For a month we’ve been deprived of a TV series worthy of gossip, prognostications, and general obsession. Alas, Downton Abbey is gone for a while, but here comes Mad Men, starting this Sunday, March 25. We asked our favorite chef, Ro Howe, chef-owner of Barraud Caterers, in New York City, to come up with a “Mad Men Moderne” meal for the show’s opening night. —ED.
The early sixties was the bridge from the recovering postwar fifties to the revolutionary late sixties. Women were allowed into the workplace only in subservient roles that mirrored those they filled at home. They could keep the office systems neat and functioning well; they could preserve timelines and schedules; they could make and serve coffee to their male bosses; but they could in no way make corporate decisions, important or otherwise.
These workers were usually, though not always, pre-marriage or post-rearing-children women who still had their duties at home. Men did not cook, clean, or rear the children in any active, functional manner. They opined and gave orders.
Convenience food appeared to release women from the loathsome labor of cooking: The rush for canned soups, canned spaghetti, canned every imaginable thing produced the ultimate dining atrocity—TV dinner, the vestige of which is extant today in airline food (if you can get it).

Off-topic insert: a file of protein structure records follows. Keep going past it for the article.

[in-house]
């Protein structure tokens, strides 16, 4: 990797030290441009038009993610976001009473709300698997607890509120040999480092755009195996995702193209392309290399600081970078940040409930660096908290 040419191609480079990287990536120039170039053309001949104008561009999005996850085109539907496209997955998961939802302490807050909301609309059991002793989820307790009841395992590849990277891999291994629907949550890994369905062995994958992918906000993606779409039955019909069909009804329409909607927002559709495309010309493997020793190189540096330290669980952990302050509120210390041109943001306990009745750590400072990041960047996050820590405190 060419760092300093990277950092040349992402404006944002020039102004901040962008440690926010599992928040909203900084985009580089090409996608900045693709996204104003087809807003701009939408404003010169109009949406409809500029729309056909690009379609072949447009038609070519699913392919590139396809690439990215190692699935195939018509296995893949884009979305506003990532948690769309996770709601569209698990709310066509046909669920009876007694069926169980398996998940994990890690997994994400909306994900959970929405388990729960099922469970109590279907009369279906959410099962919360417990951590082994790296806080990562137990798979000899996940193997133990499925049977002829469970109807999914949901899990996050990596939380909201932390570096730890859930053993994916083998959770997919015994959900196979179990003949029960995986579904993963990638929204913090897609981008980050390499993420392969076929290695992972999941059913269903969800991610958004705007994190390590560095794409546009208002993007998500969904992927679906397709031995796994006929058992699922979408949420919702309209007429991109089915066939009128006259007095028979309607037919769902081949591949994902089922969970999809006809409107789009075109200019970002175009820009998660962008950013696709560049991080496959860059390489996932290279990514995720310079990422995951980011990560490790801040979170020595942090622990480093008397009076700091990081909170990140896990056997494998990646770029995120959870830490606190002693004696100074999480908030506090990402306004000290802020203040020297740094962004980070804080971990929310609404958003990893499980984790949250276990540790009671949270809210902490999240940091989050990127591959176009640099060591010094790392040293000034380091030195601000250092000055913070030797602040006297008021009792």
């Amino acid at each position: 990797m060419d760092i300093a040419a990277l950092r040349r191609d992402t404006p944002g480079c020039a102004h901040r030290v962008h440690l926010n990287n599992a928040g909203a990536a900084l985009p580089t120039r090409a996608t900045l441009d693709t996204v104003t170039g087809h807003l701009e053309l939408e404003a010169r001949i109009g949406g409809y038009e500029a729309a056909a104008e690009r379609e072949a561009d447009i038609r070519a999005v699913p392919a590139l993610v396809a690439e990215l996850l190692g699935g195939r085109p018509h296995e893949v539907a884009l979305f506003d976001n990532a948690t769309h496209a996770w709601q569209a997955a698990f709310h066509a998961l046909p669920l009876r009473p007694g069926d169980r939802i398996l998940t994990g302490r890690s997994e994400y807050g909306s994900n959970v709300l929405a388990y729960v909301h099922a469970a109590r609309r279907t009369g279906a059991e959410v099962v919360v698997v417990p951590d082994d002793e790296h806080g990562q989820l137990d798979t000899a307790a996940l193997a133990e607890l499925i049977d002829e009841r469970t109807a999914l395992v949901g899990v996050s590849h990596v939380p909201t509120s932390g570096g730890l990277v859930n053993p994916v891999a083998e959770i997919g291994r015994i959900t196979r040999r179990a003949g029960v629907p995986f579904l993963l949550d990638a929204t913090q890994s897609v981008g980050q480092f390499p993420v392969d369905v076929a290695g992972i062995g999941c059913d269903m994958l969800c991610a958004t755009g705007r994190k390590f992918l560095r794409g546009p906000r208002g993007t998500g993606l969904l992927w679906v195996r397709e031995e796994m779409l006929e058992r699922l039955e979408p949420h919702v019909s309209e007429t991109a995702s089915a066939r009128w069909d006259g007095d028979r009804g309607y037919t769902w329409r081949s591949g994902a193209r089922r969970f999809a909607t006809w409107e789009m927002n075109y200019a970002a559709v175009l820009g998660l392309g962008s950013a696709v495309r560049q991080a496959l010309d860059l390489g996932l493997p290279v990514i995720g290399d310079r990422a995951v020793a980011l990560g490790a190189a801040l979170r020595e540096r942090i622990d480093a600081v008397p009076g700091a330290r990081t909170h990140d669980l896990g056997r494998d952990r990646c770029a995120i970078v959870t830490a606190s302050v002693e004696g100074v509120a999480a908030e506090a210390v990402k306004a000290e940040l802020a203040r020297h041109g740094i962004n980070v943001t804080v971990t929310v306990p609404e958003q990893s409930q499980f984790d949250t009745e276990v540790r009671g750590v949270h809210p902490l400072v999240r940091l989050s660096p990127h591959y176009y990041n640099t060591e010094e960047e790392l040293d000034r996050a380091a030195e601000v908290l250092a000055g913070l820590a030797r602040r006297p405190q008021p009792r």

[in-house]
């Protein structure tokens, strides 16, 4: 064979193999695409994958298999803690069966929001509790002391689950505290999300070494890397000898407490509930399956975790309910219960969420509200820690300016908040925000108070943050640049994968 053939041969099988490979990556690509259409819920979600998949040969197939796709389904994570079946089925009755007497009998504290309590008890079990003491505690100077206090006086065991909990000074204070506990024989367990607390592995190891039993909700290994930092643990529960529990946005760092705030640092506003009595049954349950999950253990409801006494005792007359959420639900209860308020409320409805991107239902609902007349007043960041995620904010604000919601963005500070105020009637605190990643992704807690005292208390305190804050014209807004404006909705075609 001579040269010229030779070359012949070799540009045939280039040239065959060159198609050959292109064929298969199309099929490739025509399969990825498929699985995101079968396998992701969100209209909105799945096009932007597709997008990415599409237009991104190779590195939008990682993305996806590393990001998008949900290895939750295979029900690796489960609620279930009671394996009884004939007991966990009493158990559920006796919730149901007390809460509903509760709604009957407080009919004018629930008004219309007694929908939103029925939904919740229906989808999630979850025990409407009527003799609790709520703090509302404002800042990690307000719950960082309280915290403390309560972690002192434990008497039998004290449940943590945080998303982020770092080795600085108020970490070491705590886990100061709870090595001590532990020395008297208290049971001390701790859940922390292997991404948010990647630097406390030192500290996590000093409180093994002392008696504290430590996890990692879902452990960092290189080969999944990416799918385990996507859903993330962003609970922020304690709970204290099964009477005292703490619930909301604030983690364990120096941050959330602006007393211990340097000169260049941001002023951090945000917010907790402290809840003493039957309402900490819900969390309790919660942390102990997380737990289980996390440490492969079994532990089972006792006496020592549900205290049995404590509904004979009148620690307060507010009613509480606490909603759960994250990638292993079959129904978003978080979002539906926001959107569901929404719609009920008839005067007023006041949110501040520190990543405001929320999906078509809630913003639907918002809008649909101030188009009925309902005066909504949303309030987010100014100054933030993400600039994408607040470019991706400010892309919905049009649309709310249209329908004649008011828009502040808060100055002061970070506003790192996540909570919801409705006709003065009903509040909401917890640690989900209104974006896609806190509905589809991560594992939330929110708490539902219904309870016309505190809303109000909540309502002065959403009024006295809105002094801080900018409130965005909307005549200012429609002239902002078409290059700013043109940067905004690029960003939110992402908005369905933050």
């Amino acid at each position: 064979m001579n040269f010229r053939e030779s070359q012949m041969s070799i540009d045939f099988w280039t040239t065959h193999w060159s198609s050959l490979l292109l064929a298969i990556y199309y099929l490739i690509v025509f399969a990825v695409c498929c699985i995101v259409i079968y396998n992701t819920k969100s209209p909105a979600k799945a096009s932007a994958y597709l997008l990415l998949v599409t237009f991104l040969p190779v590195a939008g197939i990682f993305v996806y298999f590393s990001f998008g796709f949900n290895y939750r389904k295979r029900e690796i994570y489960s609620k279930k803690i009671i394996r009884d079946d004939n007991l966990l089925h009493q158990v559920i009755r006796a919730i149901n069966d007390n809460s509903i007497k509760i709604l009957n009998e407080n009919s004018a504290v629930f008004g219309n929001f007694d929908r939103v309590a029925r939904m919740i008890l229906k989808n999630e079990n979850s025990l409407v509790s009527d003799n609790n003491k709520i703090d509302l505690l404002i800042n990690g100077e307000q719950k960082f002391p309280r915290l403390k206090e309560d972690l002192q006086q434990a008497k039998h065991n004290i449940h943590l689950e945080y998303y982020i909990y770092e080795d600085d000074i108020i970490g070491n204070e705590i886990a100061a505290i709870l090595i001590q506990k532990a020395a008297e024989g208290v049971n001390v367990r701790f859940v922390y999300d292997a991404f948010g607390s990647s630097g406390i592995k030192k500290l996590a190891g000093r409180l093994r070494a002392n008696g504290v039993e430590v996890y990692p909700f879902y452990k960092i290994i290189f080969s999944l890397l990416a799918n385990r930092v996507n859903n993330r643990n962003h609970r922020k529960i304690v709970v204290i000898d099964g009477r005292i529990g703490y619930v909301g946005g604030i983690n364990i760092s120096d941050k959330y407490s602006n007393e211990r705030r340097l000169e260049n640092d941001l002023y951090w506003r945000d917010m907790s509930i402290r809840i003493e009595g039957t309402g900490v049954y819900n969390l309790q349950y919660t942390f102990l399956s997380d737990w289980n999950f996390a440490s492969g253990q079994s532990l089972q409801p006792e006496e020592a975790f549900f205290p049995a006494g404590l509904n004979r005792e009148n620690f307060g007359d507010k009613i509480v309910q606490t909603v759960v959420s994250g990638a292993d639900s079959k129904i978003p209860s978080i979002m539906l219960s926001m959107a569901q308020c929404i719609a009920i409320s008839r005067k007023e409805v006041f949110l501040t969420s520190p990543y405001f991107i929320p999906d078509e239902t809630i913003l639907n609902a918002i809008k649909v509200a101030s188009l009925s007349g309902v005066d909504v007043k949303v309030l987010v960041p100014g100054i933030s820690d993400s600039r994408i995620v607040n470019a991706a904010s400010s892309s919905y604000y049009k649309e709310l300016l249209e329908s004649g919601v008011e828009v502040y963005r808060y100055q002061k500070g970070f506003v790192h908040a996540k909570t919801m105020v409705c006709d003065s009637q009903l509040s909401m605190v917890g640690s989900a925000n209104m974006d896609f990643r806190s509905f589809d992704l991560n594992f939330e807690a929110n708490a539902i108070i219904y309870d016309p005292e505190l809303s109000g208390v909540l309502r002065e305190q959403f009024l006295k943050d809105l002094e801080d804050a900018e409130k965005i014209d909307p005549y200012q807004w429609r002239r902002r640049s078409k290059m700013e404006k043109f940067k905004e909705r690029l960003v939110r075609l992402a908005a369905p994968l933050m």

The early- and mid-fifties introduced laborsaving appliances, adapted for the home from professional kitchens. The standing mixer, the blender, and the pressure cooker were all promoted by the 1953 edition of The Joy of Cooking, which was to remain the stalwart guide for the American home cook until the ’62 and ’63 editions. James Beard, though not as widely known then, had also been publishing cookery books steadily and regularly from 1940 until his death in 1985.
Then along came Julia! Mastering the Art of French Cooking was published in 1963. Julia Child revolutionized the way Americans thought about food—never mind cooked it! The American home cook went from the “convenience” of cold Jell-O salad, iceberg lettuce, sweet bottled dressings, Wonder bread, and stews made with cream of mushroom soup to “torture” of foe de volaille en aspic; salade de poivrons Provencal; home-whisked vinaigrette; baguette; boeuf bourguignon. And LOVED it!
Here is a menu that traces the stride of culinary revolution in small steps from convenience through joy and on to Parisian passion and love!
Mad Men Menu—MODERNE
Celery sticks with Roquefort mousse and dried cranberry-walnut crumb
Broiled pineapple with bacon-spiced pork belly with roast pineapple and lemongrass-ginger syrup
Shrimp creampuffs with curried grape relish
Vichyssoise with truffled quail egg yolk
Gratin of salmon with dilled fennel and zucchini and white balsamic drizzle
Pepper steak with brandy sauce and frizzled carrots
Chocolate mousse with spicy caramelized shiitake mushrooms
Next: Details on Shopping and Cooking the Mad Men Meal.